HC Deb 09 July 1913 vol 55 cc431-3

I beg to move, "That leave be given to bring in a Bill to amend and consolidate the Acts relating to Sunday employment, and to regulate the conditions of labour upon the basis of six working days in the week with Sunday as the normal rest-day, and for other purposes connected therewith."

The Bill is framed on the assumption that one day in every seven should be allowed for rest and for recuperation—both mentally and bodily. It declares that Sunday is the normal day of rest, but, if it is not possible, some other day should be set aside. Clause 6 provides that if it is necessary to work on Sunday, no two successive Sundays shall be worked—in other words, no person shall work on more than twenty-six Sundays in the whole of the year. The promoters of the Bill, entertaining strong opinions as to the necessity of having Sunday as the normal day of rest on moral and religious grounds, and in order to preserve the health and strength of the nation, recognise that there are certain works of necessity and mercy which must be performed on Sunday, and in the First Schedule there are set out a number of exemptions—for instance, the serving, sale or delivery of medicines, bread, fresh milk, newspapers and periodicals for a period not exceeding two hours, the receiving and transmitting of telegraph and telephone messages, and the doing of any work essential to any industry, or absolutely necessary branches of work or industrial process of such a continuous nature that it cannot be stopped without serious injury to such industry. The exemptions also include the conveyance and delivery of milk and other perishable dairy produce, and the conveyance by railway and omnibus of passengers and travellers, and the hiring, letting, and repairing of motor cars. If I went through the whole list of exemptions I should exceed the time limit allowed for introducing the Bill. Suffice it to say that the measure is not framed in the spirit of the pedant or the Puritan, or for the purpose of enforcing a dreary Sabbatarianism on the people of this country.

If there are objections to the proposals in the Bill they can be discussed in Committee. There is a strong body of public opinion in favour of the Bill, and the greater the strain of modern industry and the keener the competition the stronger does public opinion become. Two Parliamentary Committees have already sat on the subject—one in 1905 and the other in 1906. The evidence given before the Committees showed that there was an overwhelming mass of opinion favourable to the proposals contained in this Bill. All the shopkeepers' associations, with one exception, embracing nearly the whole of the trades of the country, gave evidence in favour of the principle of Sunday rest. The Trade Union Congress at Nottingham passed a resolution in favour of restricting Sunday labour within the smallest possible limits. The Imperial Sunday Alliance conducted an investigation among trade unions, and found that there were 600 organisations, representing 2,000,000 workpeople and employers, who were enthusiastically in favour of the principle that the working week should consist of six days. I would remind the House that about a year ago there was a long and, unfortunately, unsuccessful strike among the spelter men in South Wales in favour of Sunday rest. It may be urged that to give workmen one day's rest in seven would be very detrimental to several industries, and that it would be almost ruinous to dividends, but it has been the business of social reformers and philanthropists, from Lord Shaftesbury downwards, to break down the necessitarian plea, and, after all, they have been most successful in doing it. Social reformers and philanthropists have proved to be better business men than either they or anybody else imagined. In the 'forties Nassau Gineot said it was absolutely necessary that factory workers should work twelve hours a clay, because it was only in the eleventh and twelfth hour that a profit was made by the manufacturers. However, now, thanks to the instruction of meddlesome social reformers, enlightened employers of labour have come round to the idea that the most economical method of working is only to employ the workman when at his best. But this is not entirely a question of dividends and money-making. The senior Member for the City of London (Mr. Balfour) said that not all the international Commissions in the world could fix a unit of happiness. That may be so. "One cannot draw nectar with a sieve." But, at all events, this country should be able to fix a standard above which it should be possible to rise, and below which they should not be degraded—their bodies tired out and brains dulled. Matthew Arnold said that it was in ceaseless expansion of its powers, and ceaseless growth in wisdom and beauty that the spirit of the human race found its ideal. What unit of happiness or welfare has the State fixed for the spelter men who work ten hours a day for seven days in the week? And what chance of expansion of mind or growth in wisdom have the steel workers who often work twenty-four hours on a Sunday? It is in the hope that this Bill may do something to limit man's inhumanity to man, and smooth away some of the injustices of our industrial system that I beg leave to introduce it.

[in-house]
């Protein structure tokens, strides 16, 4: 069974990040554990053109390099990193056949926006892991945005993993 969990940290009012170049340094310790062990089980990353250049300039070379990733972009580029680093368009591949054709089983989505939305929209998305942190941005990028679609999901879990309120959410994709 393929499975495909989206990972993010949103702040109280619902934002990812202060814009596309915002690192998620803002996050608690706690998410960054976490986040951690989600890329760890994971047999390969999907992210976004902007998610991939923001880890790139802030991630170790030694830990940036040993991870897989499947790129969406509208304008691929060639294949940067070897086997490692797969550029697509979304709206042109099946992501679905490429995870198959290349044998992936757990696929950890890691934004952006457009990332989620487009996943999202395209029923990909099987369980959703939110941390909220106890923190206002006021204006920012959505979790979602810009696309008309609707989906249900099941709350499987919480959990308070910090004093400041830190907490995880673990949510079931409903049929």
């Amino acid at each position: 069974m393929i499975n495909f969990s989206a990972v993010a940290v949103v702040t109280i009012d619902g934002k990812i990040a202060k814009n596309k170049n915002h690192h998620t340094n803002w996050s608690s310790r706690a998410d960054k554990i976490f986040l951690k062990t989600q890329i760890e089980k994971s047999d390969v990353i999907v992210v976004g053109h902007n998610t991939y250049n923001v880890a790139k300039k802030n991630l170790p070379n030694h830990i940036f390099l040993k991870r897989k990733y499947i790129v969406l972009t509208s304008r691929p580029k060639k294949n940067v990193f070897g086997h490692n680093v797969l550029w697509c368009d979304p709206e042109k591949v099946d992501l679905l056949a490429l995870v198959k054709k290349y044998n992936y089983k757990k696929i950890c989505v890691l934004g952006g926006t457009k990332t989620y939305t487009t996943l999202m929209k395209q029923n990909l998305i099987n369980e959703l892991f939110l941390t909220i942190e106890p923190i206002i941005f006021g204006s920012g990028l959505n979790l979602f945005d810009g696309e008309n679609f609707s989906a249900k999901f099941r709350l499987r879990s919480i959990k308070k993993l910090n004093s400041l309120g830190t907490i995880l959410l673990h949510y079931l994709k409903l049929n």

Question put, and agreed to.

Bill ordered to be brought in by Lord Henry Cavendish-Bentinck, Mr. Bowerman, Mr. Noel Buxton, Mr. Dickinson, Mr. Gladstone, Mr. Goulding, Mr. Arthur Henderson, Mr. W. Hudson, Mr. W. Redmond, Mr. P. Morrell, Mr. Harold Smith, and Colonel Williams. Presented accordingly, and read the first time; to be read a second time upon Thursday, 17th July, and to be printed. [Bill 243.]